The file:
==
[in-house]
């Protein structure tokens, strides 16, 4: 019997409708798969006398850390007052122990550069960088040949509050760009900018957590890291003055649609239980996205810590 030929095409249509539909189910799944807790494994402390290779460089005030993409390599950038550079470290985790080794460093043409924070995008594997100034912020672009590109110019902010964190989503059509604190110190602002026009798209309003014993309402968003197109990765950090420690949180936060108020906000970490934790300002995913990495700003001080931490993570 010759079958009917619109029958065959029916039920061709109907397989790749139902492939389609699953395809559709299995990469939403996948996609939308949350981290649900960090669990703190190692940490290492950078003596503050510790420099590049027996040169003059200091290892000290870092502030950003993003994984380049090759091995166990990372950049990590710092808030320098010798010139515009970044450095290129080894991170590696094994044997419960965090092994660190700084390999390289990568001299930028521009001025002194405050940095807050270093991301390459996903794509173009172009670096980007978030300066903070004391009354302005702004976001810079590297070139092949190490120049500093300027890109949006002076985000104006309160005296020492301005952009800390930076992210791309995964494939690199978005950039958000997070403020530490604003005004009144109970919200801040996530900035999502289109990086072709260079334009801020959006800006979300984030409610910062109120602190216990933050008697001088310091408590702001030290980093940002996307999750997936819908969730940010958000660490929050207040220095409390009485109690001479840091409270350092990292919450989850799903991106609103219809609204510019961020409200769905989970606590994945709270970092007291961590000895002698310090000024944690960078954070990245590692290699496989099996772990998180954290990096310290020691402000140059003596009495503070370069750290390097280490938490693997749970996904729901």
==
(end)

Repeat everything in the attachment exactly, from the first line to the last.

[in-house]
């Protein structure tokens, strides 16, 4: 019997409708798969006398850390007052122990550069960088040949509050760009900018957590890291003055649609239980996205810590 030929095409249509539909189910799944807790494994402390290779460089005030993409390599950038550079470290985790080794460093043409924070995008594997100034912020672009590109110019902010964190989503059509604190110190602002026009798209309003014993309402968003197109990765950090420690949180936060108020906000970490934790300002995913990495700003001080931490993570 010759079958009917619109029958065959029916039920061709109907397989790749139902492939389609699953395809559709299995990469939403996948996609939308949350981290649900960090669990703190190692940490290492950078003596503050510790420099590049027996040169003059200091290892000290870092502030950003993003994984380049090759091995166990990372950049990590710092808030320098010798010139515009970044450095290129080894991170590696094994044997419960965090092994660190700084390999390289990568001299930028521009001025002194405050940095807050270093991301390459996903794509173009172009670096980007978030300066903070004391009354302005702004976001810079590297070139092949190490120049500093300027890109949006002076985000104006309160005296020492301005952009800390930076992210791309995964494939690199978005950039958000997070403020530490604003005004009144109970919200801040996530900035999502289109990086072709260079334009801020959006800006979300984030409610910062109120602190216990933050008697001088310091408590702001030290980093940002996307999750997936819908969730940010958000660490929050207040220095409390009485109690001479840091409270350092990292919450989850799903991106609103219809609204510019961020409200769905989970606590994945709270970092007291961590000895002698310090000024944690960078954070990245590692290699496989099996772990998180954290990096310290020691402000140059003596009495503070370069750290390097280490938490693997749970996904729901």